Let's Encrypt with FreeNAS 11.1 and later

Integrating Let’s Encrypt TLS Certificates with FreeNAS

FreeNAS has long had the ability to use HTTPS for the web GUI, but that has usually meant dealing with self-signed certificates and the associated headaches, or paying for a commercial certificate. With the launch of Let’s Encrypt in December 2015, trusted TLS certificates became available at no cost. However, their short lifetime, as well as the requirement to use other software tools to issue them, has caused some challenges in integrating them into the FreeNAS web GUI.

With the release of FreeNAS 11.1, the FreeNAS API now has all the hooks needed for a script to automate deployment of a certificate. This resource will describe two methods for obtaining a certificate for your FreeNAS box. It will also describe how to automate deployment of the certificate. The goal is that the certificate will be issued (and renewed) and deployed automatically, and you won’t need to manually deal with it ever again.


In order to obtain a certificate from Let’s Encrypt, you must own (or at least control) a public domain name–Let’s Encrypt will not issue a certificate for an IP address, nor for a .local domain. You must also be able to prove that you control that domain. Let’s Encrypt supports two methods of proof: either you must demonstrate the ability to change your domain’s DNS records, or you must be able to place a small text file where it can be reached at http://your_domain/.well-known/acme-challenge/pseudorandomstring.

If your DNS host has an API that allows for automated updates, this would be the preferred method, as it doesn’t require opening any outside access to your FreeNAS machine.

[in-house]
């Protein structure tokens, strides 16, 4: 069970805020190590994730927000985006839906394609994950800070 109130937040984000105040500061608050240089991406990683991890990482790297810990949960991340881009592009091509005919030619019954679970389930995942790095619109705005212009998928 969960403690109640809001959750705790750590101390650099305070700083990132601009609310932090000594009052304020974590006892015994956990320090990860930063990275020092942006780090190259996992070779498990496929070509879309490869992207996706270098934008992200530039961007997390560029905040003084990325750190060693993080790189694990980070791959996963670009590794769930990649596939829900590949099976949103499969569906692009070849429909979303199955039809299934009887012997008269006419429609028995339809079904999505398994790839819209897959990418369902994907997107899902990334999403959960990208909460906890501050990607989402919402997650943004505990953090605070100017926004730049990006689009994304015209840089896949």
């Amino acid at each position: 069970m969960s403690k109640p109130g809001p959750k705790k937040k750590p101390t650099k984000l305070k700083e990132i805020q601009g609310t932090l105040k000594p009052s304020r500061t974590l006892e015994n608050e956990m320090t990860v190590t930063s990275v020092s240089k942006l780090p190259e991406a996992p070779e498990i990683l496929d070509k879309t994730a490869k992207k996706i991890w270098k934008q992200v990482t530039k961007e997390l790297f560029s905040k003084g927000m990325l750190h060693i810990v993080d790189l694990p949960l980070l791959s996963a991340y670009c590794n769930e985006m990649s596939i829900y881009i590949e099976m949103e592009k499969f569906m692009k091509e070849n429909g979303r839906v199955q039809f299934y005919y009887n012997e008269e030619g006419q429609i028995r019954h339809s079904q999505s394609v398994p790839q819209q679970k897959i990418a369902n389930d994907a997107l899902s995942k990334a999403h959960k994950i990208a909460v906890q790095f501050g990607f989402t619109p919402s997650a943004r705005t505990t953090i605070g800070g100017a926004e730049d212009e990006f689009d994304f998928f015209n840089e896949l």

Installing acme.sh

Let’s Encrypt only issues certificates through client software that implements the ACME protocol. The “official” client from EFF is certbot, but many others have been developed. This guide will describe the use of acme.sh, a lightweight client that’s written as a shell script, is very flexible, and has very minimal dependencies. acme.sh will register an account with letsencrypt.org, obtain certificates, and call deploy_freenas.py to deploy them to your FreeNAS system.

To install acme.sh, log in to the shell of your FreeNAS box as root, and run curl https://get.acme.sh | sh -s email=you@yourdomain.com (inserting a valid email address). This will download the script, install it in /root/.acme.sh/, and adjust your PATH accordingly. Log out, and log back in.

Installing deploy_freenas.py

deploy_freenas.py is a Python script, based heavily on the work of @gary_1, that uses the FreeNAS API to upload the new certificate into the FreeNAS middleware and set it as the active certificate for the web GUI.

Download the script by changing to a convenient directory (either /root/, or perhaps a dataset where you store scripts), and running git clone https://github.com/danb35/deploy-freenas.

Once you’ve downloaded the script, you’ll need to create a configuration file called deploy_config. The git repo has an example (deploy_config.example) which you can copy and modify, or you can write your own from scratch. In its simplest form, the file would look like this:

password = YourSuperDuperSecureRootPassword

…and contain your FreeNAS root password. If you’re using TrueNAS 12.0, it’s recommended instead that you generate an API key and specify that (rather than your root password) with api_key = 1-DXcZ19sZoZFdGATIidJ8vMP6dxk3nHWz3XX876oxS7FospAGMQjkOft0h4itJDSP. The other parameters are documented in deploy_config.example.

Important: Since the config file contains your root password, make sure it’s only readable by root.

Issuing the certificate

Now it’s time to actually obtain your certificate. As noted above, to prove your ownership of your hostname, you’ll need to either make specified changes to your domain’s DNS records, or be able to respond to a HTTP challenge. The former is preferred if your DNS host supports it.

Using the DNS challenge